[iv] Matthew 15:19.
[v] Miller, Moshe. Shattered Vessels: Introduction to the Ari's Concept of Shevirat haKeilim.
[vi] Robinson, George. What are the Sefirot? My Jewish Learning.
[vii] Ibid. Shattered Vessels.
[viii] Salvation is for the seed of Abraham, and all who believe in Christ, the spiritual descendants, and not for the angels who sinned, as it is written, “For if God did not spare the angels who sinned, but cast them down to hell and delivered them into chains of darkness, to be reserved for judgment” (2 Peter 2:4).
[ix] Miller, Moshe. Rectifying Sparks: Birur and Tikun—Extraction and Rectification.
[x] Dubov, Rabbi Nissan Dovid. Kelipot and Sitra Achra. Miller, Moshe. The Other Side: To release the holy spark, the encumbering shell of evil must be removed.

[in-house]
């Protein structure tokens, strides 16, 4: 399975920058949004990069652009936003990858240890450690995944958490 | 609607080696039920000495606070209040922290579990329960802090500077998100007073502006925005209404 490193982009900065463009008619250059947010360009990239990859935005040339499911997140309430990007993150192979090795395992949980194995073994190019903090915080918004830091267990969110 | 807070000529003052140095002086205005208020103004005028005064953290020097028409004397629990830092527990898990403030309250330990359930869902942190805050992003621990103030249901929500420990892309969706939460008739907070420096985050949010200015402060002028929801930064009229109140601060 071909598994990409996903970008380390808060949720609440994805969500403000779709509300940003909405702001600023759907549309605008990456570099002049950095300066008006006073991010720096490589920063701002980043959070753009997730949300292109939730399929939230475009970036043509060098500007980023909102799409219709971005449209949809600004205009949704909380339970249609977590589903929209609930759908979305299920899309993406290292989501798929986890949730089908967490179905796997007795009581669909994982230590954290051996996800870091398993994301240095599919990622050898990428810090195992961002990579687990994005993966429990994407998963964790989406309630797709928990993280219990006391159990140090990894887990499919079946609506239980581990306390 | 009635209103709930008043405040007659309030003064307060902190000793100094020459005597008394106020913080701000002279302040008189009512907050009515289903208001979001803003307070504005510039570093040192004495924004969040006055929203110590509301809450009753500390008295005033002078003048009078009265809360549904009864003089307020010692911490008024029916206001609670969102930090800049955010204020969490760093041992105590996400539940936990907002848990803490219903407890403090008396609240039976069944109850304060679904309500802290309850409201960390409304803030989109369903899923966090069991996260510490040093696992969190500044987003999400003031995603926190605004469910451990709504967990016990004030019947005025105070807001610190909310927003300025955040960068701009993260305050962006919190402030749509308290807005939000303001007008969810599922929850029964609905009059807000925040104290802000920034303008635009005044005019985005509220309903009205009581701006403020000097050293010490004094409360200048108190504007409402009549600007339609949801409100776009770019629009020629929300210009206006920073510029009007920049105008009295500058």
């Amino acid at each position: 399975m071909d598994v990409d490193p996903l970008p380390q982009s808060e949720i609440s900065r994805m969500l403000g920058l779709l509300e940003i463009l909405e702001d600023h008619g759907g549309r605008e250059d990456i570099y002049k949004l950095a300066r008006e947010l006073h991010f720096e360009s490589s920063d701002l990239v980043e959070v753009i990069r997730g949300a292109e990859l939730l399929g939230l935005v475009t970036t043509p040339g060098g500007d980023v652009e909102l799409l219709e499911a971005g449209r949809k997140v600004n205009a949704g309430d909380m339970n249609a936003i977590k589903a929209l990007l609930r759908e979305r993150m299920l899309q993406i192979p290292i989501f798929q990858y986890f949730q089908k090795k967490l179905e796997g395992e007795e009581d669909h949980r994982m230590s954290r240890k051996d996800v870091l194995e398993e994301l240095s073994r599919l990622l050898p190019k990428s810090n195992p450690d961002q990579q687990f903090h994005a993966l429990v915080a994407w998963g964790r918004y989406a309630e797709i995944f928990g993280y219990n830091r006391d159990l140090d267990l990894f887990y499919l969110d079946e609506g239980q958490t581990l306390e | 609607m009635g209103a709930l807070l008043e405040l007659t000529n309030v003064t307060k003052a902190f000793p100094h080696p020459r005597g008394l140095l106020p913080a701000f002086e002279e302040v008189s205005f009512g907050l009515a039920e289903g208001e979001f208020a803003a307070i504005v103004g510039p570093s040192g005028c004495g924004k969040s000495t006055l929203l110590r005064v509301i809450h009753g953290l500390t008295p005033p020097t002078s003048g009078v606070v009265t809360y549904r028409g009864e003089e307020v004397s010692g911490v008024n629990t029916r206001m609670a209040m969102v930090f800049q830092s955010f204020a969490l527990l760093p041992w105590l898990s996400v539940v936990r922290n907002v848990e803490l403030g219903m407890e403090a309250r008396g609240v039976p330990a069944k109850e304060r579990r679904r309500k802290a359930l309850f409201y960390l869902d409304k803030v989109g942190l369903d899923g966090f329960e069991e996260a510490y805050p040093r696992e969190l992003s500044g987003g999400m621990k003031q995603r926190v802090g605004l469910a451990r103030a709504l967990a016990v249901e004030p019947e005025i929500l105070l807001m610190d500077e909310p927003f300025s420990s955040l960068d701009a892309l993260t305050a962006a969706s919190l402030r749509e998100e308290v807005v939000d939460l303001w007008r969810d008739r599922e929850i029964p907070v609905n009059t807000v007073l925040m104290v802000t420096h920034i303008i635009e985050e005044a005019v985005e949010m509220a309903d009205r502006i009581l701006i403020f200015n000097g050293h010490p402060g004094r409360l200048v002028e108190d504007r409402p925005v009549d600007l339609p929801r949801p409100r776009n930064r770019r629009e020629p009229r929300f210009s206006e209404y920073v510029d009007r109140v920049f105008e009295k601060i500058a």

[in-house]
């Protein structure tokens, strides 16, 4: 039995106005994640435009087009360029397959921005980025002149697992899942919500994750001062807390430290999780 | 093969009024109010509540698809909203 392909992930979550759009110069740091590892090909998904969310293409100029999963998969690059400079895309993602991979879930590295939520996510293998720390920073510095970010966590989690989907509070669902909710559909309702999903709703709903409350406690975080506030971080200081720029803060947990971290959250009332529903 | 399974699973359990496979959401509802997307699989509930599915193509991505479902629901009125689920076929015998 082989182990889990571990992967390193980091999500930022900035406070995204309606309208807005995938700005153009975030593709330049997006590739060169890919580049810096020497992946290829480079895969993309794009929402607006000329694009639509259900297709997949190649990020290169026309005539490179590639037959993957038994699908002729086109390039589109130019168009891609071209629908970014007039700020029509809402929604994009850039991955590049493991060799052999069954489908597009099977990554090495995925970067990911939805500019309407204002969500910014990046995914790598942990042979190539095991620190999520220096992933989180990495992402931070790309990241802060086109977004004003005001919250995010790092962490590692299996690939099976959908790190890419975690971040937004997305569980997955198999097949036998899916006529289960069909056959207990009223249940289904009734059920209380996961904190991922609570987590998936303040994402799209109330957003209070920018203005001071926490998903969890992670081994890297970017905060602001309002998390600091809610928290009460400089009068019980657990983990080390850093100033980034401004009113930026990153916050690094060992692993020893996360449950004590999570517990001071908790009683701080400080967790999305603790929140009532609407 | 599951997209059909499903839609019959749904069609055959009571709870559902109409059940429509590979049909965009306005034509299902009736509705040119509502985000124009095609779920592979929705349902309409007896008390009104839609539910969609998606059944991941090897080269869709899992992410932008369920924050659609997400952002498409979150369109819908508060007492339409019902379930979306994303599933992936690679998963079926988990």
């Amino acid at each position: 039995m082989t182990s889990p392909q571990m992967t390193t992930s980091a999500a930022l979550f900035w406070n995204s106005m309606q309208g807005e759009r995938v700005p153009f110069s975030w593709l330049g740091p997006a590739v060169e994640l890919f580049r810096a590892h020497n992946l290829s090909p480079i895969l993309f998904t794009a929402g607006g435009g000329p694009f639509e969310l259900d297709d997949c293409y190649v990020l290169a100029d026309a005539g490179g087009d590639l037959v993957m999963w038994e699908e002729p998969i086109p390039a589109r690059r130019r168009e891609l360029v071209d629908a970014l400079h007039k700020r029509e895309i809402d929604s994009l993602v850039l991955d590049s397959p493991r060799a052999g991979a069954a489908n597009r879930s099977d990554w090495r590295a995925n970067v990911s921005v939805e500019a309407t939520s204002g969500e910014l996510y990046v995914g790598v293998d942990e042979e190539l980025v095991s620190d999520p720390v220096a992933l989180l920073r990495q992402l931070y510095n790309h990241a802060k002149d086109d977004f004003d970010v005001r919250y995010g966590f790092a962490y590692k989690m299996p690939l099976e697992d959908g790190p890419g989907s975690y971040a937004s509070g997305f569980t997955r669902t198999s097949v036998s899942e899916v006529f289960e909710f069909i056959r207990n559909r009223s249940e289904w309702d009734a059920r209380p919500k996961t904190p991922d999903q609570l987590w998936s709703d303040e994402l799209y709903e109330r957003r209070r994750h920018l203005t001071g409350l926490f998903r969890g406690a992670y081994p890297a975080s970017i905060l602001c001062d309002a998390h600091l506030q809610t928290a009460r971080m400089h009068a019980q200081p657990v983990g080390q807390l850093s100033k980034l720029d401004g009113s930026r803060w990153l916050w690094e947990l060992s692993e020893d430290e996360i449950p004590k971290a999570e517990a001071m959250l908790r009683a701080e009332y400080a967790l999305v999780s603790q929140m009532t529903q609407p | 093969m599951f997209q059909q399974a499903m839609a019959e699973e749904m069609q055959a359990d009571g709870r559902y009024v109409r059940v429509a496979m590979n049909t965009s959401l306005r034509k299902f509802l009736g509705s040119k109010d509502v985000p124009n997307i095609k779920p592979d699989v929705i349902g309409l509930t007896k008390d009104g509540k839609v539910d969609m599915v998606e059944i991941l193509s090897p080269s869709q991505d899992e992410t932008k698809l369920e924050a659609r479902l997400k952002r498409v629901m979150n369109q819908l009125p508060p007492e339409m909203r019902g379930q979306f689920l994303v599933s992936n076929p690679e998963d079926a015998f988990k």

[xi] 1 Corinthians 15:42 & 53-54.
[xii] Ibid. Rectifying Sparks.
[xiii] Proverbs 3:18, 11:30, 13:12, 15:4.
[xiv] Posner, Menachem. Etz Chayim: The Tree of Life in the Bible and Beyond.
[xv] John 1:14.
[xvi] Hebrews 11:10-11.
[xvii] Ibid. Kelipot and Sitra Achra. Hebrews 4:10-11.
[xviii] Freeman, Tzvi. We Can Heal the World.